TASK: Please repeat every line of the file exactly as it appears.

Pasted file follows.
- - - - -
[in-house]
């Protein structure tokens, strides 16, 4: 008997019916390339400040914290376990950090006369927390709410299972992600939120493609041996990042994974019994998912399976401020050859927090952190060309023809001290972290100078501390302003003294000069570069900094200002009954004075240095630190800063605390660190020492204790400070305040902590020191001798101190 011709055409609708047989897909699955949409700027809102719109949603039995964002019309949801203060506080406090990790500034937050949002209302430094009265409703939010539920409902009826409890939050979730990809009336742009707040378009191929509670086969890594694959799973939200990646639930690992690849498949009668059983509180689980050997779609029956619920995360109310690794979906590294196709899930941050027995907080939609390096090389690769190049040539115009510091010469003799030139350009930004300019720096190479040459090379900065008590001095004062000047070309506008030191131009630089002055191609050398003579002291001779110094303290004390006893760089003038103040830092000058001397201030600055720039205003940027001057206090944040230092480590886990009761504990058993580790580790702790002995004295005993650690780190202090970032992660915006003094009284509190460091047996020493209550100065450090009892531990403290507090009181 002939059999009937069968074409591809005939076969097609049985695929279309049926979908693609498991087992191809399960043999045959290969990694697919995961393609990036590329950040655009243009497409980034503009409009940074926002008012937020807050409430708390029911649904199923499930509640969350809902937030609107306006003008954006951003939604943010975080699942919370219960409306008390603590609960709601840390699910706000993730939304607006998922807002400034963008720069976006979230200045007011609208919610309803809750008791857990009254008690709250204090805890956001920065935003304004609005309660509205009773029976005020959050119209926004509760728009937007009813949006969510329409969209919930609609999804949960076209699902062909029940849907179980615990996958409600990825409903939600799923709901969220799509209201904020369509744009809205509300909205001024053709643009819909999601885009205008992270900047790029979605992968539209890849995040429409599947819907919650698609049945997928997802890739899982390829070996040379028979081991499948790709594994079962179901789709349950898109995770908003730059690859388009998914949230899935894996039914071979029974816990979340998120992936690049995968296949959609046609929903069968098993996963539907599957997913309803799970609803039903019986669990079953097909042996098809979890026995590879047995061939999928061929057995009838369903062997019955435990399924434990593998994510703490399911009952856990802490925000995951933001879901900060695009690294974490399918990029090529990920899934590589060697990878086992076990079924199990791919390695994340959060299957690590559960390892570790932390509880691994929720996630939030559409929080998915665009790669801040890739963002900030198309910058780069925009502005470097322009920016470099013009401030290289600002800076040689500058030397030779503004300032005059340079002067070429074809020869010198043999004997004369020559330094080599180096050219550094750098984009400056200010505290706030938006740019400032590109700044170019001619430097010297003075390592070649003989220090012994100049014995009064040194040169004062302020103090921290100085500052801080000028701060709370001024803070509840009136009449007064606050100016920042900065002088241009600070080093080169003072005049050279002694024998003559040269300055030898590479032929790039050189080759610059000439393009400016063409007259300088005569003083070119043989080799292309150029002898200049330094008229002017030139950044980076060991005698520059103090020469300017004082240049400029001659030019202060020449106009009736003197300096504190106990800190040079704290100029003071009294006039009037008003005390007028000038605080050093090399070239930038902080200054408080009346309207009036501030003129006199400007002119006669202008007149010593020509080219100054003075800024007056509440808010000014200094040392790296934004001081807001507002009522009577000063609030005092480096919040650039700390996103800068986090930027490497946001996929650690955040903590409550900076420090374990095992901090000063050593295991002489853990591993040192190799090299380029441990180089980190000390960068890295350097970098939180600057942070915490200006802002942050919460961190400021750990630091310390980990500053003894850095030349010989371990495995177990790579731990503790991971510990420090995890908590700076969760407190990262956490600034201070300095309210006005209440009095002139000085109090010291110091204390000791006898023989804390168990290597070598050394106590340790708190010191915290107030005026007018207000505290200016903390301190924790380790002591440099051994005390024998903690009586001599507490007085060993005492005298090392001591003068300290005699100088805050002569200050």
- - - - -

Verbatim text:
[in-house]
């Protein structure tokens, strides 16, 4: 008997019916390339400040914290376990950090006369927390709410299972992600939120493609041996990042994974019994998912399976401020050859927090952190060309023809001290972290100078501390302003003294000069570069900094200002009954004075240095630190800063605390660190020492204790400070305040902590020191001798101190 011709055409609708047989897909699955949409700027809102719109949603039995964002019309949801203060506080406090990790500034937050949002209302430094009265409703939010539920409902009826409890939050979730990809009336742009707040378009191929509670086969890594694959799973939200990646639930690992690849498949009668059983509180689980050997779609029956619920995360109310690794979906590294196709899930941050027995907080939609390096090389690769190049040539115009510091010469003799030139350009930004300019720096190479040459090379900065008590001095004062000047070309506008030191131009630089002055191609050398003579002291001779110094303290004390006893760089003038103040830092000058001397201030600055720039205003940027001057206090944040230092480590886990009761504990058993580790580790702790002995004295005993650690780190202090970032992660915006003094009284509190460091047996020493209550100065450090009892531990403290507090009181 002939059999009937069968074409591809005939076969097609049985695929279309049926979908693609498991087992191809399960043999045959290969990694697919995961393609990036590329950040655009243009497409980034503009409009940074926002008012937020807050409430708390029911649904199923499930509640969350809902937030609107306006003008954006951003939604943010975080699942919370219960409306008390603590609960709601840390699910706000993730939304607006998922807002400034963008720069976006979230200045007011609208919610309803809750008791857990009254008690709250204090805890956001920065935003304004609005309660509205009773029976005020959050119209926004509760728009937007009813949006969510329409969209919930609609999804949960076209699902062909029940849907179980615990996958409600990825409903939600799923709901969220799509209201904020369509744009809205509300909205001024053709643009819909999601885009205008992270900047790029979605992968539209890849995040429409599947819907919650698609049945997928997802890739899982390829070996040379028979081991499948790709594994079962179901789709349950898109995770908003730059690859388009998914949230899935894996039914071979029974816990979340998120992936690049995968296949959609046609929903069968098993996963539907599957997913309803799970609803039903019986669990079953097909042996098809979890026995590879047995061939999928061929057995009838369903062997019955435990399924434990593998994510703490399911009952856990802490925000995951933001879901900060695009690294974490399918990029090529990920899934590589060697990878086992076990079924199990791919390695994340959060299957690590559960390892570790932390509880691994929720996630939030559409929080998915665009790669801040890739963002900030198309910058780069925009502005470097322009920016470099013009401030290289600002800076040689500058030397030779503004300032005059340079002067070429074809020869010198043999004997004369020559330094080599180096050219550094750098984009400056200010505290706030938006740019400032590109700044170019001619430097010297003075390592070649003989220090012994100049014995009064040194040169004062302020103090921290100085500052801080000028701060709370001024803070509840009136009449007064606050100016920042900065002088241009600070080093080169003072005049050279002694024998003559040269300055030898590479032929790039050189080759610059000439393009400016063409007259300088005569003083070119043989080799292309150029002898200049330094008229002017030139950044980076060991005698520059103090020469300017004082240049400029001659030019202060020449106009009736003197300096504190106990800190040079704290100029003071009294006039009037008003005390007028000038605080050093090399070239930038902080200054408080009346309207009036501030003129006199400007002119006669202008007149010593020509080219100054003075800024007056509440808010000014200094040392790296934004001081807001507002009522009577000063609030005092480096919040650039700390996103800068986090930027490497946001996929650690955040903590409550900076420090374990095992901090000063050593295991002489853990591993040192190799090299380029441990180089980190000390960068890295350097970098939180600057942070915490200006802002942050919460961190400021750990630091310390980990500053003894850095030349010989371990495995177990790579731990503790991971510990420090995890908590700076969760407190990262956490600034201070300095309210006005209440009095002139000085109090010291110091204390000791006898023989804390168990290597070598050394106590340790708190010191915290107030005026007018207000505290200016903390301190924790380790002591440099051994005390024998903690009586001599507490007085060993005492005298090392001591003068300290005699100088805050002569200050």